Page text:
Read this chapter to examine factors that determine private investment and its link to output within the macroeconomy. Private investment plays an important role in the short run by influencing aggregate demand, and in the long run by influencing the rate of growth of the economy.
The U.S. economy was expanding in 2004, but there was a feeling that it still was not functioning as well as it could, as job growth was rather sluggish. To try to spur growth, Congress, supported by President Bush, passed a law in 2004 called the American Jobs Creation Act that gave businesses a one-year special tax break on any profits accumulating overseas that were transferred to the United States. Such profits are called repatriated profits and were estimated at the time to be about $800 billion. For 2005, the tax rate on repatriated profits essentially fell from 25% to 5.25%.
Did the tax break have the desired effect on the economy? To some extent yes, though business also found other uses for the repatriated funds. There were 843 companies that repatriated $312 billion that qualified for the tax break. The Act thus generated about $18 billion in tax revenue, a higher level than had been expected. Some companies announced they were repatriating profits and continuing to downsize. For example, Colgate-Palmolive brought back $800 million and made known it was closing a third of its factories and eliminating 12% of its workforce. However, other companies' plans seemed more in line with the objectives of the special tax break – to create jobs and spur investment.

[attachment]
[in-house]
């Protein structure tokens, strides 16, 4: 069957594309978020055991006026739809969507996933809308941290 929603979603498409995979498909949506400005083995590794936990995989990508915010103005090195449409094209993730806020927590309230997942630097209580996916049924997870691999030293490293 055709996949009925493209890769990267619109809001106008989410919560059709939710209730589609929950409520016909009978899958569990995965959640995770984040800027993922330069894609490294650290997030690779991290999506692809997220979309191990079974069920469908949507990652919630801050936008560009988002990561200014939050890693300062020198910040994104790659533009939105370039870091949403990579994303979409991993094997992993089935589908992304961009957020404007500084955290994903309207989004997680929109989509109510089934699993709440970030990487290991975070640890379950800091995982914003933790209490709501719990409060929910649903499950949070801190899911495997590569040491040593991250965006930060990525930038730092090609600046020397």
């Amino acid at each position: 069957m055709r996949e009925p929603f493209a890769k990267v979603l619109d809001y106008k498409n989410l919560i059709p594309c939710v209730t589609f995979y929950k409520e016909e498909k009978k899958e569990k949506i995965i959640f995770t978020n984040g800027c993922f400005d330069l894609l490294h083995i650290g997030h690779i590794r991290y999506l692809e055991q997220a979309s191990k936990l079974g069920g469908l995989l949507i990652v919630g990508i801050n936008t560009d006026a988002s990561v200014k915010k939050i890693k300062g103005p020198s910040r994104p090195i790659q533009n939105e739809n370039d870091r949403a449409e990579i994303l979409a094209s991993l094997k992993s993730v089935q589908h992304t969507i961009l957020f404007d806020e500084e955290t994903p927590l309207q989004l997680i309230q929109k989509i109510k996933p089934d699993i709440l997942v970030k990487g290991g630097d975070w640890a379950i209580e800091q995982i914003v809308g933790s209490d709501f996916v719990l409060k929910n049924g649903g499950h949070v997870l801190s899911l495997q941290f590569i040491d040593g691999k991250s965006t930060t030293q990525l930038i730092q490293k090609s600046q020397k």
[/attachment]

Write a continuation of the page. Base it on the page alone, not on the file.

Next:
For example, spokesman Chuck Mulloy of Intel, which repatriated over $6 billion, said the company was building a $3-billion wafer fabrication facility and spending $345 million on expanding existing facilities. "I can't say dollar-for-dollar how much of the funding for those comes from off-shore cash," but he felt that the repatriated funds were contributing to Intel's overall investments. Spokeswoman Margaret Graham of Bausch and Lomb, which makes eye-care products and repatriated $805 million, said, "We plan to use that cash for capital expenditures, investment in research and development, and paying nonofficer compensation".
Analysts are skeptical, though, that the repatriated profits really contributed to investment. The New York Times reported on one study that suggested it had not. Rather, the repatriated funds were used for other purposes, such as stock repurchases. The argument is that the companies made investments that they were planning to make and the repatriated funds essentially freed up funding for other purposes.